Brill Encyclopedia of Early Christianity Online

Get access Subject: Biblical Studies And Early Christianity
General Editors: David G. Hunter, Boston College, United States, Paul J.J. van Geest, Tilburg University, Netherlands, Bert Jan Lietaert Peerbolte, Vrije Universiteit Amsterdam, Netherlands.

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 The Brill Encyclopedia of Early Christianity focuses on the history of early Christian texts, authors, ideas. Its content is intended to bridge the gap between the fields of New Testament studies and patristics, covering the whole period of early Christianity up to 600 CE. The BEEC aims to provide a critical review of the methods used in Early Christian Studies and to update the historiography.

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Kingdom of God

(5,092 words)

Author(s): Evans & J.J.Johnston, C.A.
The “kingdom of God” is of great importance in the preaching of Jesus and in early Christian literature (Klein, 1970; Vanoni & Heininger, 2002). It is a concept that is rooted in Israel’s ancient Scriptures, a concept that in the time of Jesus had developed in new ways largely in response to Israel’s experience at the hands of the Greeks and then later the Romans. Jesus and his apostles invested the kingdom concept with new meanings, aspects of which were developed further in the ante-Nicene and post-Nicene fathers.The Kingdom of God in the Old TestamentThe concept of the kingdom of God …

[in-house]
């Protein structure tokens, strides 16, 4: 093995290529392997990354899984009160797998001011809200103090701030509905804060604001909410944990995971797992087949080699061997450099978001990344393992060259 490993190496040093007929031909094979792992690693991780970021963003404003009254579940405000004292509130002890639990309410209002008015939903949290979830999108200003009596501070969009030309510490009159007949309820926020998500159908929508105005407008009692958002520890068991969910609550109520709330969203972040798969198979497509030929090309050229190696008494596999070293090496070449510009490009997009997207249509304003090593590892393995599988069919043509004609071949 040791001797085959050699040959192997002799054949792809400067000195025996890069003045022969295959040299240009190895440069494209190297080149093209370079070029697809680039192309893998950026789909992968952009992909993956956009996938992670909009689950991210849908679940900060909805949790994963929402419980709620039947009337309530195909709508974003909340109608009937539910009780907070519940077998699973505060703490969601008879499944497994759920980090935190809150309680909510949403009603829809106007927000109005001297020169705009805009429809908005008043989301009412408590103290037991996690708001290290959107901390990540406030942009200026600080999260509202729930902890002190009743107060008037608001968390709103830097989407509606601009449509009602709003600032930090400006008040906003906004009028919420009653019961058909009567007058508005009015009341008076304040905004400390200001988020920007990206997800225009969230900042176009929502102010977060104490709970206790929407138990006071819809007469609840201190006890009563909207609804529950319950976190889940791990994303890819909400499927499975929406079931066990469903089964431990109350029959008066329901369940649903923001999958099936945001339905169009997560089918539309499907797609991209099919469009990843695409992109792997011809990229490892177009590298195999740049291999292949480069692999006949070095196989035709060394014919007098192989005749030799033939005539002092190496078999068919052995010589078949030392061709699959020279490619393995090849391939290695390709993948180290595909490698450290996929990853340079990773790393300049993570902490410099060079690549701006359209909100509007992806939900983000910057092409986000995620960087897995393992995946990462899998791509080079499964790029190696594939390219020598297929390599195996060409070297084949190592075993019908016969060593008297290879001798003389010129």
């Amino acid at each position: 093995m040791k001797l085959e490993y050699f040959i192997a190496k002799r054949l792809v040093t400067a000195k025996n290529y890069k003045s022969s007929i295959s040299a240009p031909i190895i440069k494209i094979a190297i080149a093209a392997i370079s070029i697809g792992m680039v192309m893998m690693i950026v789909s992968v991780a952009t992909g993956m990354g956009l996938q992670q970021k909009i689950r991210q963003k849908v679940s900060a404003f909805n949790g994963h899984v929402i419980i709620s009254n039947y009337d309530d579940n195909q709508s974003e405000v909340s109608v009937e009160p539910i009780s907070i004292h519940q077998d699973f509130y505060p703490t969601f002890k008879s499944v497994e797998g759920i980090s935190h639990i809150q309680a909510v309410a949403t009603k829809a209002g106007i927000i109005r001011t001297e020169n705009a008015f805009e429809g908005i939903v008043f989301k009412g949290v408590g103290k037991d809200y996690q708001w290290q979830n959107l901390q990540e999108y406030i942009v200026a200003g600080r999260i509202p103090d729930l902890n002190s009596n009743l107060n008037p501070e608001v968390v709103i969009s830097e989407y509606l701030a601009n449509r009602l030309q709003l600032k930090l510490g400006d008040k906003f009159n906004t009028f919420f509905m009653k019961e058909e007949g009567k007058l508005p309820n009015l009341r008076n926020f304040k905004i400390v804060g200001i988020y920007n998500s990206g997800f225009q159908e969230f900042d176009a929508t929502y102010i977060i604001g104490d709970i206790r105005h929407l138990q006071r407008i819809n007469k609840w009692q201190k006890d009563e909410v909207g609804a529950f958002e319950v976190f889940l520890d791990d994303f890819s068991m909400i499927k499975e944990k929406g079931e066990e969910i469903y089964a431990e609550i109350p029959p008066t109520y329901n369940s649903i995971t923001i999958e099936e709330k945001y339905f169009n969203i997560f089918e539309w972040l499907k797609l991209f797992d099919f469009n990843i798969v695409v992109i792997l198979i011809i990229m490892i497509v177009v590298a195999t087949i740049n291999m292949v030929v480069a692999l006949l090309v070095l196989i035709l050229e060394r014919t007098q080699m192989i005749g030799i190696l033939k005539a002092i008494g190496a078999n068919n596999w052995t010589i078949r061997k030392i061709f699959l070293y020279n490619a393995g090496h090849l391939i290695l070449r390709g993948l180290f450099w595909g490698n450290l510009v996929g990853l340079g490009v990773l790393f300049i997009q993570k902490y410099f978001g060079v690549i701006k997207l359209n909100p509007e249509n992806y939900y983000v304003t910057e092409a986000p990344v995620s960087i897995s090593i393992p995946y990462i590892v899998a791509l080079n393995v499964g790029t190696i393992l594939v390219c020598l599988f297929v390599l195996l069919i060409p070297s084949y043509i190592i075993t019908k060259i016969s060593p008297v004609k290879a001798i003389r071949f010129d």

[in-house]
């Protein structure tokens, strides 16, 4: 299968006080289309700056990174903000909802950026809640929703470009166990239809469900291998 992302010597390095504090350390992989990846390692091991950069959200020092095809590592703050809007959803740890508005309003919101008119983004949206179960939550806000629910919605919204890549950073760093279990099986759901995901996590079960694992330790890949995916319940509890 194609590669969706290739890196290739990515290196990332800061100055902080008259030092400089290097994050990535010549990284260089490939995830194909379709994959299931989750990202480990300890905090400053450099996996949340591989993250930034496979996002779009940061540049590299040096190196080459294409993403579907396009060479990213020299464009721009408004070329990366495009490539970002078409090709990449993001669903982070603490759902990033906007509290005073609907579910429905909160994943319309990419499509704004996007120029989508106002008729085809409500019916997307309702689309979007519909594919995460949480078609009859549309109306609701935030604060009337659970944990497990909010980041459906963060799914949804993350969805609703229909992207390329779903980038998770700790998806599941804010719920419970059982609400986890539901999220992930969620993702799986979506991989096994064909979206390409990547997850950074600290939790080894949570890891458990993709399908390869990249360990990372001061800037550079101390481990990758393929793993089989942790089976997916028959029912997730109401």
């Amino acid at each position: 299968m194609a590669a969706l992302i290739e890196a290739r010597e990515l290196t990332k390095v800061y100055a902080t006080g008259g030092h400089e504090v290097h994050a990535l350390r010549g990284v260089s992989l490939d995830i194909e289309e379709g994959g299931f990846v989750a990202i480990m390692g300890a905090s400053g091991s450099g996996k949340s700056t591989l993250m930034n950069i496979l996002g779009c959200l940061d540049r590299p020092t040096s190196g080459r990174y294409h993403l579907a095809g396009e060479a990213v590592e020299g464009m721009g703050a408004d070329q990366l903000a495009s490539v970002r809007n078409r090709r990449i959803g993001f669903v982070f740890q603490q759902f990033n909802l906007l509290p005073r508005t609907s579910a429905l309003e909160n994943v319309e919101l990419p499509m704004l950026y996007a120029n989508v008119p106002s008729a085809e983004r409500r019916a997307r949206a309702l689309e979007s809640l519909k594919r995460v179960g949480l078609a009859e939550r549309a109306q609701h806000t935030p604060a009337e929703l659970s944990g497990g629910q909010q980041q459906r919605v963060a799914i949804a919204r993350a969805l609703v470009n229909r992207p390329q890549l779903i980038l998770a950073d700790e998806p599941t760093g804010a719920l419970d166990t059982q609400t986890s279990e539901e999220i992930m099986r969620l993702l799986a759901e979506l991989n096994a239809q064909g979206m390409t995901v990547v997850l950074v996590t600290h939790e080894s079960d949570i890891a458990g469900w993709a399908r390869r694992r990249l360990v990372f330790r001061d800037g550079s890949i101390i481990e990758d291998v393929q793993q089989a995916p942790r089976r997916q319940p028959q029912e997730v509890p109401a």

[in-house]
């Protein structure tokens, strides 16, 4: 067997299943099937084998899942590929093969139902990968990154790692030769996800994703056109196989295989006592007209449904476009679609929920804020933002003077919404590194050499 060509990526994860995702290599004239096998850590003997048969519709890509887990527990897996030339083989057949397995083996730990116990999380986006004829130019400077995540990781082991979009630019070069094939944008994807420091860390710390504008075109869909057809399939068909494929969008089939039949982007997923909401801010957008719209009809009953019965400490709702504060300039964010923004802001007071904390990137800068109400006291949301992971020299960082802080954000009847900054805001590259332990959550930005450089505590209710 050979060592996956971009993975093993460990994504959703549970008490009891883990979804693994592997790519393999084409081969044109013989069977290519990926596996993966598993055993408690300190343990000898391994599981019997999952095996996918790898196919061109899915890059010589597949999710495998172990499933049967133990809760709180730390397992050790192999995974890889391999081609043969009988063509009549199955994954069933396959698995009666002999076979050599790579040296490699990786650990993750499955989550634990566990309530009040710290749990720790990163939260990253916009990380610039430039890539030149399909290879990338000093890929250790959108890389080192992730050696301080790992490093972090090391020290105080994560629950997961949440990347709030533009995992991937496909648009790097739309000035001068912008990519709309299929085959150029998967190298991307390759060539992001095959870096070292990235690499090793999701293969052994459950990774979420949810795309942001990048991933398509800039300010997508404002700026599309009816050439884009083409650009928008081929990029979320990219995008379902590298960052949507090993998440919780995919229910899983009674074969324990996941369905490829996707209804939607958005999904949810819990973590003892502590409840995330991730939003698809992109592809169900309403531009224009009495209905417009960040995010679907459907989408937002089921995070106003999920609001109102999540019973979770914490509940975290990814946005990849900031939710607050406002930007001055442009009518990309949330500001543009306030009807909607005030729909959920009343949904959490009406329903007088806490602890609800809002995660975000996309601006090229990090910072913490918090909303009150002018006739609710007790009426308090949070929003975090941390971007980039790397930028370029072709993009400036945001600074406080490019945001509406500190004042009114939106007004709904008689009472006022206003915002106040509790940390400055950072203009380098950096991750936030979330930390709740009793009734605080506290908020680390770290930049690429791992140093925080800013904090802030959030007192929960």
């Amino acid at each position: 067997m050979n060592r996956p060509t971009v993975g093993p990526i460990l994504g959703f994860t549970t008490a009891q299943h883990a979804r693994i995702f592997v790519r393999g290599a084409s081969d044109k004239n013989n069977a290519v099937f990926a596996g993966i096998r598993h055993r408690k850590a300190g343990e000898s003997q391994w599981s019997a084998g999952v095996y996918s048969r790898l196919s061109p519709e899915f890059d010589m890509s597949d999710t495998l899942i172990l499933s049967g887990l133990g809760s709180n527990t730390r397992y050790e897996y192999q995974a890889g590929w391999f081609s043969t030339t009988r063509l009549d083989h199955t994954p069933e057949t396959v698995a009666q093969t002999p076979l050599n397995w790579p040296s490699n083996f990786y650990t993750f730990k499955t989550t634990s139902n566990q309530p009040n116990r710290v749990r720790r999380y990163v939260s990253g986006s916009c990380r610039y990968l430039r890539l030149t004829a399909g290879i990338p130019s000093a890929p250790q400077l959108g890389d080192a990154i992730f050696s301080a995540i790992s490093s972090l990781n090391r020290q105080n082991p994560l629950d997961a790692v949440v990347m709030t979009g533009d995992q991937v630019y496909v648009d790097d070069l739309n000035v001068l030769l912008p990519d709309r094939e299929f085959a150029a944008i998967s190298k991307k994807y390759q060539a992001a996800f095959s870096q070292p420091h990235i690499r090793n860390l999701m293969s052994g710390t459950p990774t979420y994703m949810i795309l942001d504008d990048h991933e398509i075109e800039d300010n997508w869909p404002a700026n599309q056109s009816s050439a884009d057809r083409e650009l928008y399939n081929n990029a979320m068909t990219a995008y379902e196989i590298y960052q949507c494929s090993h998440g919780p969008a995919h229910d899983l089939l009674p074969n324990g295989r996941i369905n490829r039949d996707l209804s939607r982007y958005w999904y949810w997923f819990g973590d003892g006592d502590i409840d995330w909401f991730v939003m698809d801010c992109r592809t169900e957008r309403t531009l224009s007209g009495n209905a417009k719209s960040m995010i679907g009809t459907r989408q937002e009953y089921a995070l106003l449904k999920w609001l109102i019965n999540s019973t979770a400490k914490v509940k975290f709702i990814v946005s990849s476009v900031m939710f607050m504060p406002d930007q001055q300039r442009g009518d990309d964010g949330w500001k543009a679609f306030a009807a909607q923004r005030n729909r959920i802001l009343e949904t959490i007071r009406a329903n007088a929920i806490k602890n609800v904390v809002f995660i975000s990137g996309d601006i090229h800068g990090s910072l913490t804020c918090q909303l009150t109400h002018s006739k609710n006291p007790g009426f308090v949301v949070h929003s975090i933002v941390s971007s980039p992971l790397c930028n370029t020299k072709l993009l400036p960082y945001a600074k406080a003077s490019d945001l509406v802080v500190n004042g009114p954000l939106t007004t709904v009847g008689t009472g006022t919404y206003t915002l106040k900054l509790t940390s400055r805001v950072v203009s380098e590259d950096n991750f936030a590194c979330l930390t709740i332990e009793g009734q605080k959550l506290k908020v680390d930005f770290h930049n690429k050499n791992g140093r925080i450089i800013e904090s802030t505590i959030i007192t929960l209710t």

Date: 2021-12-14


(6,419 words)

Author(s): Schreiber, Stefan
The idea of the “kingdom of God” (Gk βασιλεία τοῦ θεοῦ/ basileia tou theou) is a fundamental theological conception that was current in the Jewish culture of the 1st century CE and that could therefore be evoked by means of this keyword. This early Jewish conception was taken up and employed by Jesus and his early followers. It became prominent in the narratives of the Jesus in the Gospels.Scholars discuss how the Greek syntagma βασιλεία τοῦ θεοῦ should be translated. The semantic spectrum of βασιλεία includes both a geographical-static aspect (kingdom, realm, e…
Date: 2021-12-14


(3,096 words)

Author(s): Chase, Nathan P.
Ritualized kisses were a part of the Greco-Roman and Jewish world from which the early church emerged. While many of the references to kissing in Greco-Roman writers are between lovers, kisses were used in other instances as well. A kiss could serve as a greeting, as a way to acknowledge those in authority (like the emperor), or as a way to seal an agreement. In religious settings, kisses would be shared between religious participants and priests, or kisses could be bestowed on a religious objec…
Date: 2021-12-14